Prevention is better than cure: Elimination of parasitic infections

This year’s World Health Day focuses on combating drug resistance, which is a growing concern throughout the world, as antimicrobial resistance renders once powerful drugs useless in the fight against certain diseases. However, treatment is not the only answer to combating disease. Eradicating a disease is the ultimate goal of many health organisations, and the new series Elimination of parasitic infections, published in Parasites and Vectors will highlight campaigns from around the world where parasitic infections are being targeted for elimination

The targets of these elimination campaigns can be the parasite, the vector or both. The first article in the series reports the successful progress towards the elimination of the Tsetse fly in Guinea. Tsetse flies are the main vectors of sleeping sickness, a disease that is endemic in 36 sub-Saharan countries. Interestingly, the campaign used relatively low-cost control measures such as deltamethrin impregnated traps and netting and insecticide pour-ons to coat livestock (pigs), making this campaign easily affordable and repeatable in other endemic areas. The results of the campaign show 100% suppression of the Tsetse fly and the authors are now investigating further to ascertain whether eradication status has been achieved.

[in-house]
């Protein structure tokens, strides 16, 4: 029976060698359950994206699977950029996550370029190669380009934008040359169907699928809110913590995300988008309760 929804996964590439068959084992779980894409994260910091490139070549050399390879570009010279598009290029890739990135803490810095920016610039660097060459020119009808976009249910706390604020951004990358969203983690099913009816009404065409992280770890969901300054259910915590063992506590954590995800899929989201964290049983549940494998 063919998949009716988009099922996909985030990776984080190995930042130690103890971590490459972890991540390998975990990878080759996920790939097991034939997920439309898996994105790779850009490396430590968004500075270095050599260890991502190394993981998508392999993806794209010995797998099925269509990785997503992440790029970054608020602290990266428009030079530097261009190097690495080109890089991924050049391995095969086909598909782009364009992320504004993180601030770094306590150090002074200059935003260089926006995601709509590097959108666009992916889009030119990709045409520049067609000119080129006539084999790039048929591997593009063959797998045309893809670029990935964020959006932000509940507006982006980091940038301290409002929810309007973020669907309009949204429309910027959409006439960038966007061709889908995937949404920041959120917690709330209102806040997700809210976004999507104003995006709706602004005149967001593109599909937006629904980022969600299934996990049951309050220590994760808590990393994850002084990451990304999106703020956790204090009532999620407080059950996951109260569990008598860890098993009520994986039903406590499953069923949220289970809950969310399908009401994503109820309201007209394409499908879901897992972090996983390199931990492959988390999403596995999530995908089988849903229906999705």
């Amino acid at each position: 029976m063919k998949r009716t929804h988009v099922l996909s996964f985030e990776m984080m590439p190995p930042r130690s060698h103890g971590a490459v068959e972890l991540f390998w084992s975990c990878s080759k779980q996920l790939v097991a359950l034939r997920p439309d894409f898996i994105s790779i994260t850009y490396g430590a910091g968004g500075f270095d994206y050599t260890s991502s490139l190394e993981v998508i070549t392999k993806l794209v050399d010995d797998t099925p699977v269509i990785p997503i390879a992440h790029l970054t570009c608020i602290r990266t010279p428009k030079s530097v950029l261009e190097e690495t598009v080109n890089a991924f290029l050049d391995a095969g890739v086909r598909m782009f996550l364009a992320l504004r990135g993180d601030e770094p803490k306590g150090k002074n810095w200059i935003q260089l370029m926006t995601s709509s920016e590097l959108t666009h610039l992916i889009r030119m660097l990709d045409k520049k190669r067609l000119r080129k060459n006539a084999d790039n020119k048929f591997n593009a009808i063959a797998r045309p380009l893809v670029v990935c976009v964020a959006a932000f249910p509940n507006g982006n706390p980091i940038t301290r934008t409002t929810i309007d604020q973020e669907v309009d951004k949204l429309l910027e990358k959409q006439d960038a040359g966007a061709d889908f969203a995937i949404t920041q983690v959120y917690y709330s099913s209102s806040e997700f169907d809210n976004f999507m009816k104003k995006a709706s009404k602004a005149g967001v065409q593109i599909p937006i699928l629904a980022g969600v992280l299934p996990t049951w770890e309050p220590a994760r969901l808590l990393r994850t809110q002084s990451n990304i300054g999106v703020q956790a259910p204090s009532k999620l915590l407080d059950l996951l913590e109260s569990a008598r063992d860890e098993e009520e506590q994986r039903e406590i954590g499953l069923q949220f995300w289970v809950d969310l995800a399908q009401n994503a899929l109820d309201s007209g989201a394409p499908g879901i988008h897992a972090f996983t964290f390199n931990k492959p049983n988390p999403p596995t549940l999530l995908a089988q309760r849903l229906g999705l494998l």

Ultimately, the series will illustrate how much has been, and still can be, achieved to reduce the scourge of parasitic diseases around the world.

Please contact the Editor-in-Chief of Parasites and Vectors, Professor Chris Arme, if you would like to contribute to the series.  


Srimathy Sriskantharajah

Srimathy Sriskantharajah completed a BSc in Microbiology (UCL) and a PhD in environmental microbiology/ atmospheric chemistry (Royal Holloway University of London) before joining BioMed Central. Srimathy blogs about microbiology, infectious diseases and the environment amongst other things.

Srimathy is the Executive Publisher for Parasites & Vectors, Malaria Journal and other microbiology/ infectious diseases journals at BioMed Central.
Srimathy Sriskantharajah

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